The journey out to the the channel between the airport and Renaissance Island on owe noticed some huts that looked like they had been pieced together from spare lumber and tin for the roof. We asked Rose about these and she told us that these were spots that locals used for “camping”. No one owns the land or the hut – but the locals share these and use it as a getaway spot to disconnect and vacation on their own island. The ones who built them just ask that whomever uses it leaves it the way that they found it.

It took about an hour for us to reach what looked like the end of the channel and open water ahead. The crew told us that the big mountain up ahead was Venezuela, but we were stopping at the dock up ahead. Attached to the dock was a covered wood “patio” structure with benches built in around the covered interior perimeter. There was a ladder off the far side of the patio where we could enter the waist deep sandy area that was encircled by rocks and reef. It was peaceful, quiet and we could not wait to get in the water and see what wonders were below. We climbed down the ladder and into the water it was warm, calm and wonderful. We were told that we could snorkel this reef for about an hour and then if anyone was interested the crew would take people out to do a drift snorkel a bit further down.

We saw some beautiful coral reef and many fish in the water just off of the dock. There was a bit of a current, but it did not carry us away and it made the swim feel like a light workout which was good considering the rum punch calories we drank later. We swam back to Tranquilo and were the last 2 to climb aboard. No one else wanted to do the drift snorkel but after a brief conversation with Rose about her willingness to go my hubby said he would like to try it. A drift snorkel involves climbing in the small motorized dinghy that we pulled behind the boat on the way out and heading further out to a reef that is a bit deeper (30-40 feet) versus the 10-12 foot deep reef we had just swam through. The swimmers needed to climb back in the dinghy after the snorkel and to save myself the embarrassment of my butt in the air and my arms and legs flailing around I told hubby to go ahead – and have fun!

He said that the drift snorkel was really great, and watching Rose as she dove down really deep was interesting. She has a great love of the water, diving and hubby thought she must be part mermaid. Captain Anthony waited for them and they returned to the Tranquilo about 60 minutes later. The rest of us were enjoying rum punch and once Rose and hubby were back on the boat the crew started to pass the delicious Pea soup, sandwiches and goodies. We all were having great conversation with one another, enjoying stories about each other’s travels and homes. The couple from San Francisco mentioned that they had been on an excursion earlier in the week with a larger group. They said that they enjoyed this day so much more for a couple of reasons. The group was friendly and welcoming – and we all knew that this was a boat of “couples” and no one on Tranquilo treated them any different even though they were both females. It was a very nice compliment for the all on this excursion. It was a diverse group of adults. Older/Younger – Outgoing/Quiet – Gay/Straight- is did not matter we were all out to enjoy the day and our time together.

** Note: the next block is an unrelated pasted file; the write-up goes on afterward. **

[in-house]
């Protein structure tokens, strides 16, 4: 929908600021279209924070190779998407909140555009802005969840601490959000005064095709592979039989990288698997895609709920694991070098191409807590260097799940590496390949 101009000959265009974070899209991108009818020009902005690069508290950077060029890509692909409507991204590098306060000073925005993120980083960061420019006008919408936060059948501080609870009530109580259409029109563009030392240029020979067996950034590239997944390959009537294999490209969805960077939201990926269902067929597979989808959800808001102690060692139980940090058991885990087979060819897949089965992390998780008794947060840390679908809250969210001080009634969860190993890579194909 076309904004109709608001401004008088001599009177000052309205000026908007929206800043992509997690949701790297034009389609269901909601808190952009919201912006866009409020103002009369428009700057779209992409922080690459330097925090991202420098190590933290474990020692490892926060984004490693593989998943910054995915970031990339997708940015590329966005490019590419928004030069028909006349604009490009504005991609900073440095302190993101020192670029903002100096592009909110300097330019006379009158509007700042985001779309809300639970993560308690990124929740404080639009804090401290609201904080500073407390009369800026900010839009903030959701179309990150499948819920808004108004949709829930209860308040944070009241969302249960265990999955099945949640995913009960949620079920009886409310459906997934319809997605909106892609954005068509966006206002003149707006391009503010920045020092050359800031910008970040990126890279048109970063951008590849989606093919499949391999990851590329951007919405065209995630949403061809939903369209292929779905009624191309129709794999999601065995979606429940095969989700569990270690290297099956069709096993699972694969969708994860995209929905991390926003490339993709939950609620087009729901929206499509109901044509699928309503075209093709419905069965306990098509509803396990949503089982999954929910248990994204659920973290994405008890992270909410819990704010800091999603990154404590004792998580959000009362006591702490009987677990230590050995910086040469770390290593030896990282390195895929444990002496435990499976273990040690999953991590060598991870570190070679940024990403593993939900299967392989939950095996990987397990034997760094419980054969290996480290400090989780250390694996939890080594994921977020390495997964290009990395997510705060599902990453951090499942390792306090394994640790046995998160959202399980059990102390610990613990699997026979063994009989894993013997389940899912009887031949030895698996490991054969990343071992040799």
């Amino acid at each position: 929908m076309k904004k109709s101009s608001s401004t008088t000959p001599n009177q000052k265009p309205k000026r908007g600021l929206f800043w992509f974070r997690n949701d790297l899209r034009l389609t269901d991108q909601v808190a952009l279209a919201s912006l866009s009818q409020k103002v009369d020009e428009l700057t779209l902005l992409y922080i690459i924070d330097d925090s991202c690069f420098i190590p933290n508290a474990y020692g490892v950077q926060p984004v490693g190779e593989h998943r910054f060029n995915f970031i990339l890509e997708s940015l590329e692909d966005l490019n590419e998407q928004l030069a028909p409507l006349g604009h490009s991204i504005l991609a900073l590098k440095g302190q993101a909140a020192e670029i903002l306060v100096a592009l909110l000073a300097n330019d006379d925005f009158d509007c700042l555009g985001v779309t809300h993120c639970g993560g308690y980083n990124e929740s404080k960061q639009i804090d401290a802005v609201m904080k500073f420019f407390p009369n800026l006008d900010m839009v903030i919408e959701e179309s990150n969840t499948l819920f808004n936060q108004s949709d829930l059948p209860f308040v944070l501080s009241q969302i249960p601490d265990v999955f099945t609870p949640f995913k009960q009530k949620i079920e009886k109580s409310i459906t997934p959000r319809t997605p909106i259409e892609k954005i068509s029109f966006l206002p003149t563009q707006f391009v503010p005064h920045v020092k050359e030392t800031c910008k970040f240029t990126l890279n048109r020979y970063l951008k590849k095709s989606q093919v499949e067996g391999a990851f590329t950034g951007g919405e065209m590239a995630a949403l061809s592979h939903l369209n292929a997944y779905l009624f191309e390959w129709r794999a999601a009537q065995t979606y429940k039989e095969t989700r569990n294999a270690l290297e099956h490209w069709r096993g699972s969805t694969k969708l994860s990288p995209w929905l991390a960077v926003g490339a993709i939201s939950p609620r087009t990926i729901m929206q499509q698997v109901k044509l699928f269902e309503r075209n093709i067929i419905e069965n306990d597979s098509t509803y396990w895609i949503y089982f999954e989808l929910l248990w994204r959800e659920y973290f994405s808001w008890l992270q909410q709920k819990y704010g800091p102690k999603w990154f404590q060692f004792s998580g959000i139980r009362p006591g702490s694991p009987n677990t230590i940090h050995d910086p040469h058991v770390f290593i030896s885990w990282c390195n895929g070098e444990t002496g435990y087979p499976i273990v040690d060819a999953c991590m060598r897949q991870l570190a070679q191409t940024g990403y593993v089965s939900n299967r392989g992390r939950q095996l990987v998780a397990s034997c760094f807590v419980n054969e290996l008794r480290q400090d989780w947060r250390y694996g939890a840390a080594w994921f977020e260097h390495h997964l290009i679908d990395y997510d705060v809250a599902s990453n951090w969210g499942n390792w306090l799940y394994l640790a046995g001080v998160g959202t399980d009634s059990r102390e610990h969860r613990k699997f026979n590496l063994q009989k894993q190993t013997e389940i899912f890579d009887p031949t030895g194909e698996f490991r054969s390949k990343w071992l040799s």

As we headed back the sails were raised and Captain Anthony was able to showcase his sailing skills. It was a smooth ride with cocktails flowing, great conversation and friendships being made. I have a standard question I usually ask a local – so I asked Rose – If someone asked you to do to dinner tonight – and you could pick ANYWHERE on the island – Where would you choose? She gave me the name of a restaurant that is considered to be very local, and told me the reasons why. After she described it to me I told hubby – Tomorrow is our exploration day – and we are going to this restaurant! (Read about it in my next post)

We arrived back at the dock about 3pm, said our goodbyes and thank you to the crew in the form of some good tips from all of the guest. We walked across to the Renaissance and hailed a cab from the bell stand. We rode back to the Ritz a bit tired but looking brown and toasty from our day in the sun and feeling like we had experienced the real Aruba.

Taking the ARUBUS – Visiting Super Foods – Breakfast Bargains – Boca Catalina

We are adventurous, and a little bit cheap. Our Monday started with a walk over to the Beach hut where Ritz guests can get snorkel masks and fins for no charge. We wanted to explore Boca Catalina today so getting our gear was a priority. Next we decided to walk and take the bus as we enjoy experiencing local culture and areas that can’t be explored through a taxi or tour bus window. Our next destination after picking up our snorkel equipment was the bus stop out in front of the Marriott – just beyond the round a bout off to the right of the hotel entrance. We had looked up the bus schedule and knew that the public bus would be arriving about 8:40am. A modern bus pulled up right on time and we boarded. The fare was $2.60 per person – and the driver was able to give us change.